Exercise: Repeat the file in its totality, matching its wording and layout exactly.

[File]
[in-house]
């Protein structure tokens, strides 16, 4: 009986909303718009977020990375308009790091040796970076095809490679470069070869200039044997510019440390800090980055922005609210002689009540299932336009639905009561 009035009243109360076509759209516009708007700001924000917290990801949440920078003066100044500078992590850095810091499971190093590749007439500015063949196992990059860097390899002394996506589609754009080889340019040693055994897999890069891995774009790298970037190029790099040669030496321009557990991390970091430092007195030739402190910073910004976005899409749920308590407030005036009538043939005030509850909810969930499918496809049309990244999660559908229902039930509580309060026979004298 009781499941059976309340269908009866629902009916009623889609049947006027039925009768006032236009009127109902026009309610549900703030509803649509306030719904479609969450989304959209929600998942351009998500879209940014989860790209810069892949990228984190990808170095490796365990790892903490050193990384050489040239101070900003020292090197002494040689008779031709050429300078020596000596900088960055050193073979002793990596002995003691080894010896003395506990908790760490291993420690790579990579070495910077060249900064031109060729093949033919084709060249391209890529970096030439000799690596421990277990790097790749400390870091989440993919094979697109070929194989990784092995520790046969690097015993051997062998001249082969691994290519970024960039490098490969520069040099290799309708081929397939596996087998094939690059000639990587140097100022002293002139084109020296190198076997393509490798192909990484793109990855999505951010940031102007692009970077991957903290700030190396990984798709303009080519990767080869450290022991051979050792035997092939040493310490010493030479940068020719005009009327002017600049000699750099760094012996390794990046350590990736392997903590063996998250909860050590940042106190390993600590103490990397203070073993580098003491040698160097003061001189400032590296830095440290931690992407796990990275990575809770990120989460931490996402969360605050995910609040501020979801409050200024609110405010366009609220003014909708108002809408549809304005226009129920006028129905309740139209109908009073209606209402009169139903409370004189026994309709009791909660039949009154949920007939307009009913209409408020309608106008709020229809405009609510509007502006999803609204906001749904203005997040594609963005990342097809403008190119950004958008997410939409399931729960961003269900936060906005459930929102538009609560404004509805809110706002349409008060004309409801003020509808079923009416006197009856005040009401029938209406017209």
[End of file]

[in-house]
């Protein structure tokens, strides 16, 4: 009986909303718009977020990375308009790091040796970076095809490679470069070869200039044997510019440390800090980055922005609210002689009540299932336009639905009561 009035009243109360076509759209516009708007700001924000917290990801949440920078003066100044500078992590850095810091499971190093590749007439500015063949196992990059860097390899002394996506589609754009080889340019040693055994897999890069891995774009790298970037190029790099040669030496321009557990991390970091430092007195030739402190910073910004976005899409749920308590407030005036009538043939005030509850909810969930499918496809049309990244999660559908229902039930509580309060026979004298 009781499941059976309340269908009866629902009916009623889609049947006027039925009768006032236009009127109902026009309610549900703030509803649509306030719904479609969450989304959209929600998942351009998500879209940014989860790209810069892949990228984190990808170095490796365990790892903490050193990384050489040239101070900003020292090197002494040689008779031709050429300078020596000596900088960055050193073979002793990596002995003691080894010896003395506990908790760490291993420690790579990579070495910077060249900064031109060729093949033919084709060249391209890529970096030439000799690596421990277990790097790749400390870091989440993919094979697109070929194989990784092995520790046969690097015993051997062998001249082969691994290519970024960039490098490969520069040099290799309708081929397939596996087998094939690059000639990587140097100022002293002139084109020296190198076997393509490798192909990484793109990855999505951010940031102007692009970077991957903290700030190396990984798709303009080519990767080869450290022991051979050792035997092939040493310490010493030479940068020719005009009327002017600049000699750099760094012996390794990046350590990736392997903590063996998250909860050590940042106190390993600590103490990397203070073993580098003491040698160097003061001189400032590296830095440290931690992407796990990275990575809770990120989460931490996402969360605050995910609040501020979801409050200024609110405010366009609220003014909708108002809408549809304005226009129920006028129905309740139209109908009073209606209402009169139903409370004189026994309709009791909660039949009154949920007939307009009913209409408020309608106008709020229809405009609510509007502006999803609204906001749904203005997040594609963005990342097809403008190119950004958008997410939409399931729960961003269900936060906005459930929102538009609560404004509805809110706002349409008060004309409801003020509808079923009416006197009856005040009401029938209406017209």